Q: The Winged Serpent (1982)
Average Rating: 6.1/10
Reviews Counted: 23
Fresh: 15 | Rotten: 8
No consensus yet.
Average Rating: N/A
Critic Reviews: 4
Fresh: 1 | Rotten: 3
Average Rating: 3.1/5
User Ratings: 2,611
Genre pioneer Larry Cohen, who broke new horror ground with the killer-baby hit It's Alive!, takes a stab at the giant-monster scenario with this enjoyable low-budget exercise. The title refers to the winged Aztec god Quetzalcoatl, represented here as a dragon-like flying lizard (thanks to some quaint but amusing stop-motion animation from David Allen), who decides to take up residence in the art-deco spire of the Chrysler Building, taking frequent jaunts in the midday sun to nip the heads off
Sep 8, 1982 Limited
Nov 25, 2003
Fred J. Scollay
Mary Louise Weller
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Cohen's obviously having fun with the cheesy clay animation, and Michael Moriarty delivers an inspired, whacked-out performance as a small-time operater who tries to turn the monster into his own private bonanza, but the rest... is disengaged and sloppy.
The only movie in which you may ever see a gnawed, bloody skeleton wearing a gold charm bracelet.
"Q" has no idea what it is, and it shows with a question mark ending that left me giggling more than anything.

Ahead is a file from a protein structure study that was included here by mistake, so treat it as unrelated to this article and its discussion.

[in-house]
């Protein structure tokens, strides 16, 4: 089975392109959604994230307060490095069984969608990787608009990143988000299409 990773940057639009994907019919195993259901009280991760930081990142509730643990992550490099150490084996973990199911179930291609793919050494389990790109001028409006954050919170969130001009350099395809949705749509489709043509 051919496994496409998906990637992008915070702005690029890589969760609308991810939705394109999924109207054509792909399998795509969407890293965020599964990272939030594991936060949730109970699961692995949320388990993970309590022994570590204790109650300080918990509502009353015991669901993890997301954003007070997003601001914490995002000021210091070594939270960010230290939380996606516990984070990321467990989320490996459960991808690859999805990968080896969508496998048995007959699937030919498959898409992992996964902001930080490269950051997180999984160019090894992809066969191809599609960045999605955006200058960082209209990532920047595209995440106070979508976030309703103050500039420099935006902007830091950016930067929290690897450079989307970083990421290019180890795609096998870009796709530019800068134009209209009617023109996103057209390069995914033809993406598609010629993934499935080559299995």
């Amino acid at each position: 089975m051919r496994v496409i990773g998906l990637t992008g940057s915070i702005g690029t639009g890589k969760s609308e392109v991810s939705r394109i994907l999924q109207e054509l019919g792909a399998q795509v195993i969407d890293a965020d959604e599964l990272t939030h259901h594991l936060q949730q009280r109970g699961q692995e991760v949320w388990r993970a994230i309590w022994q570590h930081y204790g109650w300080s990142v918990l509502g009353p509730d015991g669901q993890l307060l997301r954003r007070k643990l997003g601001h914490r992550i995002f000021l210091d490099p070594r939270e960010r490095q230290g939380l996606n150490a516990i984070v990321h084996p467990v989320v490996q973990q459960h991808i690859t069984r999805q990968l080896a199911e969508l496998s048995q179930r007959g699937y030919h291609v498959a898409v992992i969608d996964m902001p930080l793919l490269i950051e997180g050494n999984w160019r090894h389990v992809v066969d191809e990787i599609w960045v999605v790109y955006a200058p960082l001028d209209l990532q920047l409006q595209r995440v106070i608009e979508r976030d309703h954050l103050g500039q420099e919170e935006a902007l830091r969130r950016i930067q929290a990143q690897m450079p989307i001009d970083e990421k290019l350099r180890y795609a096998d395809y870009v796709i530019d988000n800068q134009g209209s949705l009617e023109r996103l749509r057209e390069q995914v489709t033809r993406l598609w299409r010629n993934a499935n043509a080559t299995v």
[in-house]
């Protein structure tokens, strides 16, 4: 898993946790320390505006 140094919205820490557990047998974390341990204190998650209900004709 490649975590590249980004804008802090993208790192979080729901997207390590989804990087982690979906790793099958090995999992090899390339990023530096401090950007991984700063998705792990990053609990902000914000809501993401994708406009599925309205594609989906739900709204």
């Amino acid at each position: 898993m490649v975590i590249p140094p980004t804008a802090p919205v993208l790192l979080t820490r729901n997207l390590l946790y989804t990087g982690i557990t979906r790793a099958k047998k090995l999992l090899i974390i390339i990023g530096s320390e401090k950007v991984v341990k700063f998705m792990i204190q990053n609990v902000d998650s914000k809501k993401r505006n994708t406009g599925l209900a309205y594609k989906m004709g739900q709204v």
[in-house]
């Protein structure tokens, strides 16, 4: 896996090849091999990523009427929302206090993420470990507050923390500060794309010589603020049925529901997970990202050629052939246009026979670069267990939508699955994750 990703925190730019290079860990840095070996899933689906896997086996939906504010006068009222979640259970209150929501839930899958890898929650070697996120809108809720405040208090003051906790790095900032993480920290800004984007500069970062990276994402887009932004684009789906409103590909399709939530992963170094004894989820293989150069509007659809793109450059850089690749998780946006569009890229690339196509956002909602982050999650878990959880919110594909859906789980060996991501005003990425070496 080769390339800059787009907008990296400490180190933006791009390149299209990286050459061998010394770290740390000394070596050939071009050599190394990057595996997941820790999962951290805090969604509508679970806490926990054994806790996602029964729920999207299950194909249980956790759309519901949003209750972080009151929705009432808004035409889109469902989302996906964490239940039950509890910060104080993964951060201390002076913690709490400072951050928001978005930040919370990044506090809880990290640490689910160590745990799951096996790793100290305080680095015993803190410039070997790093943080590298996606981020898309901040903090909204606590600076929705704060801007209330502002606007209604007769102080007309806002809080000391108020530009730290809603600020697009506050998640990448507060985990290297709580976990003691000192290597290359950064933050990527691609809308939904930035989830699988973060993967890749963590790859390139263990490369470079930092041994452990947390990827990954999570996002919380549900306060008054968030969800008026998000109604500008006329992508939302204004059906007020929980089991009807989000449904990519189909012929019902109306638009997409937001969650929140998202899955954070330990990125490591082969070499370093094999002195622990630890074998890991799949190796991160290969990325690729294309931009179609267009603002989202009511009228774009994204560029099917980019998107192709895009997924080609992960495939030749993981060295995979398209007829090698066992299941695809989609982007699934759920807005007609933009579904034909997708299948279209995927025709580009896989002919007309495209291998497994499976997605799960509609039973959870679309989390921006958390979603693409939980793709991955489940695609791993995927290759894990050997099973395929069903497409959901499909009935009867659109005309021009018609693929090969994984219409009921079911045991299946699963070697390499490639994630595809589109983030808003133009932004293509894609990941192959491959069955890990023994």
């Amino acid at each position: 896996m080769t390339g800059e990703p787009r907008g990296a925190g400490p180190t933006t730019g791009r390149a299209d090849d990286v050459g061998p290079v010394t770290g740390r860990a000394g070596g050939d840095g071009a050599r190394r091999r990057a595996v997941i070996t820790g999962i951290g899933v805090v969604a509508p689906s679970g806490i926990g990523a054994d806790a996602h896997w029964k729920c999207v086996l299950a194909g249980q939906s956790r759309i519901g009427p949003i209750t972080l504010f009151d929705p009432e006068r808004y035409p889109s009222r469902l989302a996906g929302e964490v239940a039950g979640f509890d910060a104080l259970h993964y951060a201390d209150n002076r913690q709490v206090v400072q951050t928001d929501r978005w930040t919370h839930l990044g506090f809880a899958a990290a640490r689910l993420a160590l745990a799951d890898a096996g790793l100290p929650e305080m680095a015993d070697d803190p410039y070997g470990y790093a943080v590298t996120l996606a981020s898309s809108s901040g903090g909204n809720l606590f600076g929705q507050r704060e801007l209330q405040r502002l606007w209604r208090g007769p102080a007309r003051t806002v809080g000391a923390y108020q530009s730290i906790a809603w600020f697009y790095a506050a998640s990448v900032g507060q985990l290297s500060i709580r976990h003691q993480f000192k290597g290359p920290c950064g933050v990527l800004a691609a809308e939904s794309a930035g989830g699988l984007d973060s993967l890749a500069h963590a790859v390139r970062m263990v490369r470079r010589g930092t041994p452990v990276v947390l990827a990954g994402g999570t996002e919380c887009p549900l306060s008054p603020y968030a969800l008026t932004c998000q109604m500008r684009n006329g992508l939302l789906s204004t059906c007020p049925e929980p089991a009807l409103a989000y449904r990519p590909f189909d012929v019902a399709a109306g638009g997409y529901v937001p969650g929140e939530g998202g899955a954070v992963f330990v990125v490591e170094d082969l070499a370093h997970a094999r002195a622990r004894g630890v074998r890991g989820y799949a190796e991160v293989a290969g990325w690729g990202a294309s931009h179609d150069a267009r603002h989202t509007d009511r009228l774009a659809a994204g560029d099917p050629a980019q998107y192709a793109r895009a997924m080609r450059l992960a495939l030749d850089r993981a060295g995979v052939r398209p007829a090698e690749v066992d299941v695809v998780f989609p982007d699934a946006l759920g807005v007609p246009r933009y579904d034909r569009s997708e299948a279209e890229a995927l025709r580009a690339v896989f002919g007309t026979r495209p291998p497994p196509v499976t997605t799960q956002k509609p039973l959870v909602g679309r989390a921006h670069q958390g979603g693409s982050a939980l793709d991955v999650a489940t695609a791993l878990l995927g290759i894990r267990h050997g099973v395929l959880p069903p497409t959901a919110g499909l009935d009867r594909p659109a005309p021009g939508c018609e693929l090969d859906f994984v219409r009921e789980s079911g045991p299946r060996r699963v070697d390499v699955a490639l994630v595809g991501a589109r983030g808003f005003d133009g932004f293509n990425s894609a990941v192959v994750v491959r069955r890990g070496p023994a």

Cohen and his crew soak the picture in Big Apple atmosphere, and Carradine is disarmingly relaxed as the wisecracking detective. Yet it's Moriarty who really sparks the proceedings with his offbeat characterization.
While Q won't give anyone nightmares, there's a throwback charm to it that honors Japanese monster movies more authentically than an expensive Hollywood production ever could.
They don't make 'em like this anymore, and that's a shame. It's one of the best grindhouse-type pictures of the '80s.
...an inspired bit of madness from exploitation writer/director Larry Cohen...
Q works because Larry Cohen plays it pretty straight. Guerrilla filming on the streets of NYC helps create a sense of verisimilitude, and the characterisation is both unusual and strong.
Larry Cohen once again proves himself to be among the most creative, original, and intelligent American horror film directors in this bizarre masterwork.
A freewheeling homage to both King Kong and producer Samuel Z. Arkoff's 1950s creature features that's slyly infected with marrow-deep societal tensions.
Odd creepy special effects (the kind we don't see anymore) combine with a great performance by Moriarty to make this worth seeing.
A wonderful throwaway B movie about New York menaced by the title character. Campy at times.
Nifty creature design, and Michael Moriraty's fun, but the rest doesn't add up to much.
Cheesy and a little bit sleazy -- just the way a 1980s Larry Cohen picture should be.
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